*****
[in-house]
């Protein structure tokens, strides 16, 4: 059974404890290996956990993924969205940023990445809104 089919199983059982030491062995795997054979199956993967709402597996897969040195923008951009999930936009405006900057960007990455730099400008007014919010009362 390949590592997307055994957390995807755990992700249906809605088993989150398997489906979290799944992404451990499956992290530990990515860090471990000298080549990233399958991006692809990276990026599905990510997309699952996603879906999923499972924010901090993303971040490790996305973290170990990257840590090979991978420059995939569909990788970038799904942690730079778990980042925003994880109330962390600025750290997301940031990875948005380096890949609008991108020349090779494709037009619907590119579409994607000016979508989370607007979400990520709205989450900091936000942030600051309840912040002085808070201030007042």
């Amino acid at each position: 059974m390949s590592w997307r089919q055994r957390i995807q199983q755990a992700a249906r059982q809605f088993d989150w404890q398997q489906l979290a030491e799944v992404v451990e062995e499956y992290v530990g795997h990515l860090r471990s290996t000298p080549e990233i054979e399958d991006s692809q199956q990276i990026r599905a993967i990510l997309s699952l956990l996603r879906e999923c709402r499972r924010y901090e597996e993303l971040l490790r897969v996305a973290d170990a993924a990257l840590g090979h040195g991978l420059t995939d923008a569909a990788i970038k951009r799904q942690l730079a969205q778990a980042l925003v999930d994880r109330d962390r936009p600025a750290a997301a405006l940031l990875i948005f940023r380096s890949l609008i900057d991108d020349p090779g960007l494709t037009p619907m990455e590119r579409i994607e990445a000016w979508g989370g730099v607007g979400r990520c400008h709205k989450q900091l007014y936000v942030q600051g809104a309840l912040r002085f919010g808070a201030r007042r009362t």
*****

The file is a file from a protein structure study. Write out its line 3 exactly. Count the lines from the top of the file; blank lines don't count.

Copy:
């Amino acid at each position: 059974m390949s590592w997307r089919q055994r957390i995807q199983q755990a992700a249906r059982q809605f088993d989150w404890q398997q489906l979290a030491e799944v992404v451990e062995e499956y992290v530990g795997h990515l860090r471990s290996t000298p080549e990233i054979e399958d991006s692809q199956q990276i990026r599905a993967i990510l997309s699952l956990l996603r879906e999923c709402r499972r924010y901090e597996e993303l971040l490790r897969v996305a973290d170990a993924a990257l840590g090979h040195g991978l420059t995939d923008a569909a990788i970038k951009r799904q942690l730079a969205q778990a980042l925003v999930d994880r109330d962390r936009p600025a750290a997301a405006l940031l990875i948005f940023r380096s890949l609008i900057d991108d020349p090779g960007l494709t037009p619907m990455e590119r579409i994607e990445a000016w979508g989370g730099v607007g979400r990520c400008h709205k989450q900091l007014y936000v942030q600051g809104a309840l912040r002085f919010g808070a201030r007042r009362t």